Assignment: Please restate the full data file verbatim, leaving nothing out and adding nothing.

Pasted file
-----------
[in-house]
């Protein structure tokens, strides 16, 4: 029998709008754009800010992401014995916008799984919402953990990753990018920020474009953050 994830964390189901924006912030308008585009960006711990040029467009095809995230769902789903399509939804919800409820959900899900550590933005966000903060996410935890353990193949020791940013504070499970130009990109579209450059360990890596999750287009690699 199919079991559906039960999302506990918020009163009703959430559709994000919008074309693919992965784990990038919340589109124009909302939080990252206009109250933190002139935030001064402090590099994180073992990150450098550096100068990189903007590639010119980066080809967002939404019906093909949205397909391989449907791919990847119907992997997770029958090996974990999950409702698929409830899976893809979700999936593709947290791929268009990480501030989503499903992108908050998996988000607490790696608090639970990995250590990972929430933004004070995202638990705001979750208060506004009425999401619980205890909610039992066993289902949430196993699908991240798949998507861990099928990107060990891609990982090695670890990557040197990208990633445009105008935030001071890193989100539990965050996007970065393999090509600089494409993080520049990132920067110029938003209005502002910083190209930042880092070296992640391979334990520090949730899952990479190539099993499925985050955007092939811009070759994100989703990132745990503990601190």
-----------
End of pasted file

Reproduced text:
[in-house]
């Protein structure tokens, strides 16, 4: 029998709008754009800010992401014995916008799984919402953990990753990018920020474009953050 994830964390189901924006912030308008585009960006711990040029467009095809995230769902789903399509939804919800409820959900899900550590933005966000903060996410935890353990193949020791940013504070499970130009990109579209450059360990890596999750287009690699 199919079991559906039960999302506990918020009163009703959430559709994000919008074309693919992965784990990038919340589109124009909302939080990252206009109250933190002139935030001064402090590099994180073992990150450098550096100068990189903007590639010119980066080809967002939404019906093909949205397909391989449907791919990847119907992997997770029958090996974990999950409702698929409830899976893809979700999936593709947290791929268009990480501030989503499903992108908050998996988000607490790696608090639970990995250590990972929430933004004070995202638990705001979750208060506004009425999401619980205890909610039992066993289902949430196993699908991240798949998507861990099928990107060990891609990982090695670890990557040197990208990633445009105008935030001071890193989100539990965050996007970065393999090509600089494409993080520049990132920067110029938003209005502002910083190209930042880092070296992640391979334990520090949730899952990479190539099993499925985050955007092939811009070759994100989703990132745990503990601190």